Title and Deed by Will Eno

Plays by leading contemporary playwrights are becoming more common at the Fringe. It’s an interesting phenomenon, creating a tension between giving quality theatre more exposure and going against some of what the Fringe was originally all about. I’ll let you decide your politics: the fact is that this play is one of the best of this year’s Fringe. Title and Deed is a fascinating new work from Pulitzer Prize finalist Will Eno, whose 2004 piece Thom Paine (based on nothing) gained one of the best critical receptions of the decade.

If you value the art of theatre then there is no doubt that Title and Deed requires your support.

A monologue told by a traveller looking to understand and be accepted by a new place, Title and Deed examines loneliness, culture and family with an acute sense of tragicomedy and wit. Eno’s writing is poetic, with a surreal charm and humour that recalls Beckett without being an obvious continuation of the modernist aesthetic. Title and Deed is challenging without being alienating, original without being subversive. Passages of writerly ingenuity are offset by simple anecdotes and one-liners satisfying enough to be included in any stand-up set. Whilst a complex and ultimately serious piece, there is enough humour here to keep everyone entertained.

Conor Lovett’s performance is exceptional. His presence is gentle yet commanding; he is understated but possesses a quiet intensity that results in moments of spine-tingling anticipation. At every pause, there is complete silence from the audience. The script plays with the boundaries of the fourth wall in a way that demands a performer with the ability to control an audience without them realising that they are totally enthralled. Lovett is exactly that kind of performer.

As the protagonist announces details of his past, laughter quickly turns to prickly tragedy and Title and Deed becomes more and more melancholic. Eno’s balance between laughter and tragedy is beautifully paced, with clever changes of tone slowly reeling us into his character’s world. The irony in the simple humour threatens to be blurred as things become more difficult, but is ultimately recouped by Lovett’s possession of his character and the resolution of the play’s ending.

Not everyone will like the fact that such ‘high-end’ theatre is infiltrating the Fringe. Tickets are more expensive than average. But if this is way that things are going, then it seems to be in a direction that will sustain the vibrancy of contemporary theatre and make pieces of this calibre available to wider audiences. Whether you think this is enough to justify the ticket price is up to you, but if you value the art of theatre then there is no doubt that Title and Deed requires your support.

Reviews by James Macnamara


Government Inspector

Stand in the Square

Is Your Marmite Watching You?

The Jazz Bar

Jazz Rite of Spring

Underbelly, Bristo Square

Rachel Stubbings: Doing It for Himself

C venues - C nova

Cabaret Nova

The Edinburgh Academy

West Side Story


Since you’re here…

… we have a small favour to ask. We don't want your money to support a hack's bar bill at Abattoir, but if you have a pound or two spare, we really encourage you to support a good cause. If this review has either helped you discover a gem or avoid a turkey, consider doing some good that will really make a difference.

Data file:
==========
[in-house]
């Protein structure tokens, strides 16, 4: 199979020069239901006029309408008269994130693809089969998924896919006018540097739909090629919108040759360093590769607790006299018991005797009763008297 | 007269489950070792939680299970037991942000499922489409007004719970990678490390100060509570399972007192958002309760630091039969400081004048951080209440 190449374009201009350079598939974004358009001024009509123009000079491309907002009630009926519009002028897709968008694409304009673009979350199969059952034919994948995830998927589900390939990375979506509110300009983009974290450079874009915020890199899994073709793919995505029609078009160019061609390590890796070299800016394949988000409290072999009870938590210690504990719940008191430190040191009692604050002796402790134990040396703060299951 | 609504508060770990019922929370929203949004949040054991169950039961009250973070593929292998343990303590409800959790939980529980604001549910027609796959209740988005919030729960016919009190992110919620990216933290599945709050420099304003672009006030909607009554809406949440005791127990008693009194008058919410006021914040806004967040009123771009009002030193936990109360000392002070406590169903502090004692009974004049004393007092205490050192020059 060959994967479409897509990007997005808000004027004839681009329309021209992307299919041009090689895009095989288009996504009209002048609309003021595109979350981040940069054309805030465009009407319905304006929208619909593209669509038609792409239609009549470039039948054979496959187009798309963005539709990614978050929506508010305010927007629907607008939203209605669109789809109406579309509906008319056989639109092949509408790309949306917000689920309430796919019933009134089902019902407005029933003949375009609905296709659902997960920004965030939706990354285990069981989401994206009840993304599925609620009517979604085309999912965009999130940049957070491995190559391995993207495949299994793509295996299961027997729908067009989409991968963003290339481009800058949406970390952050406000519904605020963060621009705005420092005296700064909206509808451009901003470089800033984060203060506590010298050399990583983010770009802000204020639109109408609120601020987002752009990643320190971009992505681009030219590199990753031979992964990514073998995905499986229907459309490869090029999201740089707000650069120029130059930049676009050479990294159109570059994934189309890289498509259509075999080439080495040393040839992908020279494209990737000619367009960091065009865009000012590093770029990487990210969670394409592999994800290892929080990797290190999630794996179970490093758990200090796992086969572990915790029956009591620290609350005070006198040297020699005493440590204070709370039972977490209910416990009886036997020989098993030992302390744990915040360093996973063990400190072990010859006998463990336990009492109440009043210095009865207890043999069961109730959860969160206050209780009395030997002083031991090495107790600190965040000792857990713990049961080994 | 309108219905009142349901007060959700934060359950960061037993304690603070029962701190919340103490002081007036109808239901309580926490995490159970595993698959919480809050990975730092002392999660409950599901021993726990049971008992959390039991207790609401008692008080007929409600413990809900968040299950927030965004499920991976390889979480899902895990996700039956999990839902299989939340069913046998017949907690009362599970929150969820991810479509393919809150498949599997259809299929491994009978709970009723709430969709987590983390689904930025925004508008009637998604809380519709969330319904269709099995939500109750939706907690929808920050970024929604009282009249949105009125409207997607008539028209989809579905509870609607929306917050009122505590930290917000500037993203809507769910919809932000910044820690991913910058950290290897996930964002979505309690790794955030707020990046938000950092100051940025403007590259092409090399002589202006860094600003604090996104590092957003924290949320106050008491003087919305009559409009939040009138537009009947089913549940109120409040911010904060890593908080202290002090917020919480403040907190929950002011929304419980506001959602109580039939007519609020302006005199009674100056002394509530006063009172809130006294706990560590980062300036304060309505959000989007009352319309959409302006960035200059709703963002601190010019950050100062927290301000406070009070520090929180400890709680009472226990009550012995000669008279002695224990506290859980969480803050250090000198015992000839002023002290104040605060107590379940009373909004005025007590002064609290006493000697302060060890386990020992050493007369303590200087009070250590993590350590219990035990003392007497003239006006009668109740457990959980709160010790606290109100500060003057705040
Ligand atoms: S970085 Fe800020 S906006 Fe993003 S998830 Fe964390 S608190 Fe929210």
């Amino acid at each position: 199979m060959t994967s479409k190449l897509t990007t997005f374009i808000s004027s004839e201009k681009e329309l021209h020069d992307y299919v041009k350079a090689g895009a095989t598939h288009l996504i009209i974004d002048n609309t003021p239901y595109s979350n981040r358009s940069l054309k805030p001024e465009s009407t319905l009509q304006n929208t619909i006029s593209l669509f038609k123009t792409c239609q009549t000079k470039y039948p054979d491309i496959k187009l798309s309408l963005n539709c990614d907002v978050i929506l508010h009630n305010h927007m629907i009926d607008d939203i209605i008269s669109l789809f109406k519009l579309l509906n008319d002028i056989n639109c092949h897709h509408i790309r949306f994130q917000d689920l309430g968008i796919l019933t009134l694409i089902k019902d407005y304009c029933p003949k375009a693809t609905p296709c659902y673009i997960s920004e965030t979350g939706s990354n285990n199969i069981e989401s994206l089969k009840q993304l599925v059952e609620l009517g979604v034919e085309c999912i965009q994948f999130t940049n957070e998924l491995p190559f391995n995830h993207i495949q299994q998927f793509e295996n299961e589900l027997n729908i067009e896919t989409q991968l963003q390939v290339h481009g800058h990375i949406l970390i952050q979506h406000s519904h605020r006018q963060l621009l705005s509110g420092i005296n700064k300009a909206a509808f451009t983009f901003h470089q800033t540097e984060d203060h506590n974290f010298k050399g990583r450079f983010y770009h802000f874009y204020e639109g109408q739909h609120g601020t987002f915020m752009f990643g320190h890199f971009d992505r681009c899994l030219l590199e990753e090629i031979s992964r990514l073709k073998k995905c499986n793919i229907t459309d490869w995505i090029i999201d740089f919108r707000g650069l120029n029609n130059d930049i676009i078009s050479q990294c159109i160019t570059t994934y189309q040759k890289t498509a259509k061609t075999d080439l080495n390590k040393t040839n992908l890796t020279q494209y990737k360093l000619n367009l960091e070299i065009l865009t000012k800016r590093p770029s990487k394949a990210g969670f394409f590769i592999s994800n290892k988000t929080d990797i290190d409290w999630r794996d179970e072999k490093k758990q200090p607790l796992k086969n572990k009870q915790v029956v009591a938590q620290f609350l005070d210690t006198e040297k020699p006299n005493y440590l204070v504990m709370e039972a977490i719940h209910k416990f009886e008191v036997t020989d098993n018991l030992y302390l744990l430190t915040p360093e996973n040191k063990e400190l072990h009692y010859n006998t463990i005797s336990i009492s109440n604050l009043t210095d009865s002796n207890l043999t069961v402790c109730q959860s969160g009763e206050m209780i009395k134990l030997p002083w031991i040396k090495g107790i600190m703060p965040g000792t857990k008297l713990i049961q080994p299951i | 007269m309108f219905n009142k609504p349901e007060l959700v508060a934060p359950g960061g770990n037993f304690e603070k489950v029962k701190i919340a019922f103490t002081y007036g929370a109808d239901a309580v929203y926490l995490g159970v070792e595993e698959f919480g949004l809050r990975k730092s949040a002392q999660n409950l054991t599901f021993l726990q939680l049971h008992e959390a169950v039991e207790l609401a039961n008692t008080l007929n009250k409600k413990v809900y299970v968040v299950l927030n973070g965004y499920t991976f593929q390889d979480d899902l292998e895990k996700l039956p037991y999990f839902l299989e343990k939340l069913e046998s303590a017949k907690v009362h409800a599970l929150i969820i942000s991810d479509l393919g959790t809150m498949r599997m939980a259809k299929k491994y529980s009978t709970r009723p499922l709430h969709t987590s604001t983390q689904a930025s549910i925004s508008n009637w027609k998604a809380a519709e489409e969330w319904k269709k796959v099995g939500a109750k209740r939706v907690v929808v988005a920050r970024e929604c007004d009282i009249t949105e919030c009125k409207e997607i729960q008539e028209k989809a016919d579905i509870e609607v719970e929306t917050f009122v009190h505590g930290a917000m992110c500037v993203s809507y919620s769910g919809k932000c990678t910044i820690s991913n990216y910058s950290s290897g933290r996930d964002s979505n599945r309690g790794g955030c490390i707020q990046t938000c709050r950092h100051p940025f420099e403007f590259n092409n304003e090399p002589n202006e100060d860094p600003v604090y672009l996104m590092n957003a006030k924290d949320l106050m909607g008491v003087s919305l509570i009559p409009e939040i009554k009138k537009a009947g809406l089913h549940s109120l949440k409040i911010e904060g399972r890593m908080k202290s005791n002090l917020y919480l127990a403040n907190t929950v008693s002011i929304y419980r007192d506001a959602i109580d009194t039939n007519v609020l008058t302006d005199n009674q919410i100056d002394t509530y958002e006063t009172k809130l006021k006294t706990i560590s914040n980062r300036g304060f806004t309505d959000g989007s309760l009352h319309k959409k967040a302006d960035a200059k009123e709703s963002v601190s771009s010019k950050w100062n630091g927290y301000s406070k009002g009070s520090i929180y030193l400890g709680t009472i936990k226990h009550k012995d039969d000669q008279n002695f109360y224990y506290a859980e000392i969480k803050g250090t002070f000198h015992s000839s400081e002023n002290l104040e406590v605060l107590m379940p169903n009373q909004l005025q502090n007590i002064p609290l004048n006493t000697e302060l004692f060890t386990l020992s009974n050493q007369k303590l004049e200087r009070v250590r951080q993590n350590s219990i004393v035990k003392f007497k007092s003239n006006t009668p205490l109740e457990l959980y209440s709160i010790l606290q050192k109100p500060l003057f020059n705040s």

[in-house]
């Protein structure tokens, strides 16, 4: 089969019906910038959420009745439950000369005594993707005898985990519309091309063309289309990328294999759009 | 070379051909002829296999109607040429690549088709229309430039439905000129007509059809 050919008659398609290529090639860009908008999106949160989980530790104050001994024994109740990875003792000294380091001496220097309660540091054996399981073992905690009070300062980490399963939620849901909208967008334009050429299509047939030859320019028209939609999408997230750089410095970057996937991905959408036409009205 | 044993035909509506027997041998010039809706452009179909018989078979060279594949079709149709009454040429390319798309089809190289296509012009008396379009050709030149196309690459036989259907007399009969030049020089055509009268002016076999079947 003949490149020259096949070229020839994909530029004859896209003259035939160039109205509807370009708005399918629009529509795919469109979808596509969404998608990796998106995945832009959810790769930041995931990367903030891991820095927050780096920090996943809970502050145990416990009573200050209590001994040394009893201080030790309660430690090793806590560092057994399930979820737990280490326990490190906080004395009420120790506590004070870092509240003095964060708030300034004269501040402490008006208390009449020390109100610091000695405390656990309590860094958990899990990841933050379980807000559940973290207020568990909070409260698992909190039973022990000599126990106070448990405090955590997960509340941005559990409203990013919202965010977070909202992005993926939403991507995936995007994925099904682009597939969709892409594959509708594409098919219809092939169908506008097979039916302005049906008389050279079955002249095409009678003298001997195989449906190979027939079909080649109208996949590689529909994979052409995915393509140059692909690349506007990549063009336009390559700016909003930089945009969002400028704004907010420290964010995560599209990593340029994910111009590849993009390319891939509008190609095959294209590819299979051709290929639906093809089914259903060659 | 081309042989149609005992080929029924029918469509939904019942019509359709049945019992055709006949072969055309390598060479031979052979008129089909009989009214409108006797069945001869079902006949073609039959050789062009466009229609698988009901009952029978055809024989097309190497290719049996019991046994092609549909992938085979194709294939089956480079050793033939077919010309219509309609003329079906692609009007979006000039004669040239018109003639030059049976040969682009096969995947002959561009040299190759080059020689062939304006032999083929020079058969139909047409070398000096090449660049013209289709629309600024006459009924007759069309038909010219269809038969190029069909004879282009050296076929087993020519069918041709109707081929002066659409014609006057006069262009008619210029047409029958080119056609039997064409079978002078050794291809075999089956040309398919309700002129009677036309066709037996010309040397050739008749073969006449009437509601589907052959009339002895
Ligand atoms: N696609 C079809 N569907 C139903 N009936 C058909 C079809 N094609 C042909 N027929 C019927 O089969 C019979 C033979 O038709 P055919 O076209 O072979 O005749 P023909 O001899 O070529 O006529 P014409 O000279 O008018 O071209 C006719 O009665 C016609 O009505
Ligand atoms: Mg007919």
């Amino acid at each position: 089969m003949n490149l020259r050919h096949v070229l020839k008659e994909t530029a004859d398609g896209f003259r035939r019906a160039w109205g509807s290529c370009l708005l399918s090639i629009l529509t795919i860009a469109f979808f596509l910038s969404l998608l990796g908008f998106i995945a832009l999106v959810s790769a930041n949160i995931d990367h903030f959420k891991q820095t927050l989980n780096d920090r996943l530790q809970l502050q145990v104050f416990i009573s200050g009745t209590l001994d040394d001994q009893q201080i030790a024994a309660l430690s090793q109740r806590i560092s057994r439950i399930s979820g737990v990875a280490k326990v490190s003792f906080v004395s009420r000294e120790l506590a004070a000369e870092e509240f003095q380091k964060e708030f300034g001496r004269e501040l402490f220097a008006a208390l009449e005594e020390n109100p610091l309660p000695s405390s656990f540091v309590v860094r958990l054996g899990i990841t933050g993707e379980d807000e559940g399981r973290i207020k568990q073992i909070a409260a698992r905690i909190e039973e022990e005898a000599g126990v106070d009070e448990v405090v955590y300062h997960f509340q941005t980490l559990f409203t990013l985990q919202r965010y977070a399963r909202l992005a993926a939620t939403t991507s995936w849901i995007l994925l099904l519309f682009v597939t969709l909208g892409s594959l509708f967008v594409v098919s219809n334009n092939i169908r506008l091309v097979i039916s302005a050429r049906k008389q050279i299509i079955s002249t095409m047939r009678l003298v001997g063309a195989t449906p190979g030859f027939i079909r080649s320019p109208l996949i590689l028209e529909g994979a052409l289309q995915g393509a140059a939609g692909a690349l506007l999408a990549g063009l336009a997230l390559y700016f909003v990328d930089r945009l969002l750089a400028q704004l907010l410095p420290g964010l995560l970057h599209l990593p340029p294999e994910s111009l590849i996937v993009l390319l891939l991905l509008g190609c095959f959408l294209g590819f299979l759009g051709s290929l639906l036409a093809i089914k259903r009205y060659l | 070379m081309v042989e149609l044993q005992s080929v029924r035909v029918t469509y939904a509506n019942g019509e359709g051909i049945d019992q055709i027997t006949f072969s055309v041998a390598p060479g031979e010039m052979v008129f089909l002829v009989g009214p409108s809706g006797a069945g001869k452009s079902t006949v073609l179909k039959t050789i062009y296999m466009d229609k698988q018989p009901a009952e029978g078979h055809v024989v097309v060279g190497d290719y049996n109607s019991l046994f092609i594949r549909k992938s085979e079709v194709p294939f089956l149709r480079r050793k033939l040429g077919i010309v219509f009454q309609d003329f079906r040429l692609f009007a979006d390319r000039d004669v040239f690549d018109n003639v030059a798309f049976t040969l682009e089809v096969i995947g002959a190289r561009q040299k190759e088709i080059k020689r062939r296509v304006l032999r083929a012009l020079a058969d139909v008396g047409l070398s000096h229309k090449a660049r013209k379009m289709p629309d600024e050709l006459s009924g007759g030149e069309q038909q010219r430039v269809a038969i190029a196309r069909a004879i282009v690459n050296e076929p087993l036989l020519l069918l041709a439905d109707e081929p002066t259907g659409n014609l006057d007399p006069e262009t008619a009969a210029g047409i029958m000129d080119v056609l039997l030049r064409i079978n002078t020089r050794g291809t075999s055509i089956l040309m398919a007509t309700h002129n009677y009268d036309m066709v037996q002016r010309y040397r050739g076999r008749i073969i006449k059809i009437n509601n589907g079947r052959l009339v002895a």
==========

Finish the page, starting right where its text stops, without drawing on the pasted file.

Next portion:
You can donate to the charity of your choice, but if you're looking for inspiration, there are three charities we really like.

Mama Biashara
Kate Copstick’s charity, Mama Biashara, works with the poorest and most marginalised people in Kenya. They give grants to set up small, sustainable businesses that bring financial independence and security. That five quid you spend on a large glass of House White? They can save someone’s life with that. And the money for a pair of Air Jordans? Will take four women and their fifteen children away from a man who is raping them and into a new life with a moneymaking business for Mum and happiness for the kids.
Donate to Mama Biashara now

Theatre MAD
The Make A Difference Trust fights HIV & AIDS one stage at a time. Their UK and International grant-making strategy is based on five criteria that raise awareness, educate, and provide care and support for the most vulnerable in society. A host of fundraising events, including Bucket Collections, Late Night Cabarets, West End Eurovision, West End Bares and A West End Christmas continue to raise funds for projects both in the UK and Sub-Saharan Africa.
Donate to Theatre MAD now

Acting For Others
Acting for Others provides financial and emotional support to all theatre workers in times of need through the 14 member charities. During the COVID-19 crisis Acting for Others have raised over £1.7m to support theatre workers affected by the pandemic.
Donate to Acting For Others now



The Blurb

UK premiere from Pulitzer Prize finalist and Fringe First award winner Will Eno (Thom Pain, The Realistic Joneses). ‘Leaves you happily word-drunk. Gorgeously and inventively wrought. Haunting and often fiercely funny, performed by the marvellous Conor Lovett’ (New York Times). ‘Daring, spectacular and hilarious. Elegantly directed by Judy Hegarty Lovett. Eno’s voice is unique; his play is stage poetry of a high order. Does the theatrical business’ (New Yorker). ‘Pensive, lyrical, deeply funny and profoundly sad’ (Variety). Gare St Lazare's work includes Molloy, First Love and The End by Samuel Beckett.

Most Popular See More


From £21.00

More Info

Find Tickets

The Book of Mormon

From £24.00

More Info

Find Tickets

The Phantom of the Opera

From £27.00

More Info

Find Tickets

The Lion King

From £25.00

More Info

Find Tickets

Matilda the Musical

From £24.00

More Info

Find Tickets

Come From Away

From £24.00

More Info

Find Tickets